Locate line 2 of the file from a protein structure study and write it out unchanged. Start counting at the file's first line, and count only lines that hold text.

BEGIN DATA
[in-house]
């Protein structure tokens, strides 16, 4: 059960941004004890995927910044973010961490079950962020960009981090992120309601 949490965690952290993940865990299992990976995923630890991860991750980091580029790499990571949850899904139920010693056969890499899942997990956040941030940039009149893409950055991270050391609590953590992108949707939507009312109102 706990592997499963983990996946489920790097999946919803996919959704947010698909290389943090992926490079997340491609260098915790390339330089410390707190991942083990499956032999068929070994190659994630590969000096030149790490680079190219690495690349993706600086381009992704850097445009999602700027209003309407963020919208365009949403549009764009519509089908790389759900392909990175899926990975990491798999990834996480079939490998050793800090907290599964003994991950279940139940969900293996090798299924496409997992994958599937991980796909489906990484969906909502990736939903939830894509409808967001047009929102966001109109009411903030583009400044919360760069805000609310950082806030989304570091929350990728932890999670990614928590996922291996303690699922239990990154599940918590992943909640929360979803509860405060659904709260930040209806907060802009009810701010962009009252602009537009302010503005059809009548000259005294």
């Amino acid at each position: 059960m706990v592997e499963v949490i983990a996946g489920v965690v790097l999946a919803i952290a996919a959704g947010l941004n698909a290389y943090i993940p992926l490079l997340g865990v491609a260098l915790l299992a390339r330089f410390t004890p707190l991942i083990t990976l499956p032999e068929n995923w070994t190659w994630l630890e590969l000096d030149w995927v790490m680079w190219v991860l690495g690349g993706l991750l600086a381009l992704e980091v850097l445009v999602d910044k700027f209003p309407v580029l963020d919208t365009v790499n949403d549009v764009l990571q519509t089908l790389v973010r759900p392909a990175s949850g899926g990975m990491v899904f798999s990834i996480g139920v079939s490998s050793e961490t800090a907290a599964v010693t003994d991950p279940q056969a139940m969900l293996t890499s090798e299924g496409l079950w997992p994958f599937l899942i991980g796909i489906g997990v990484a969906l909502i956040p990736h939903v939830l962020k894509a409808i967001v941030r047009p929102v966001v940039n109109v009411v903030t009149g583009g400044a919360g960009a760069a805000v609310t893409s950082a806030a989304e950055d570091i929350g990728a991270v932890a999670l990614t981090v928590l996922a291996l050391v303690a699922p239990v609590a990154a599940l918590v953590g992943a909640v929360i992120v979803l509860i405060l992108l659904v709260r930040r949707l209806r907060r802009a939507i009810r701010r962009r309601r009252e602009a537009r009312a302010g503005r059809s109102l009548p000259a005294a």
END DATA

């Protein structure tokens, strides 16, 4: 059960941004004890995927910044973010961490079950962020960009981090992120309601 949490965690952290993940865990299992990976995923630890991860991750980091580029790499990571949850899904139920010693056969890499899942997990956040941030940039009149893409950055991270050391609590953590992108949707939507009312109102 706990592997499963983990996946489920790097999946919803996919959704947010698909290389943090992926490079997340491609260098915790390339330089410390707190991942083990499956032999068929070994190659994630590969000096030149790490680079190219690495690349993706600086381009992704850097445009999602700027209003309407963020919208365009949403549009764009519509089908790389759900392909990175899926990975990491798999990834996480079939490998050793800090907290599964003994991950279940139940969900293996090798299924496409997992994958599937991980796909489906990484969906909502990736939903939830894509409808967001047009929102966001109109009411903030583009400044919360760069805000609310950082806030989304570091929350990728932890999670990614928590996922291996303690699922239990990154599940918590992943909640929360979803509860405060659904709260930040209806907060802009009810701010962009009252602009537009302010503005059809009548000259005294």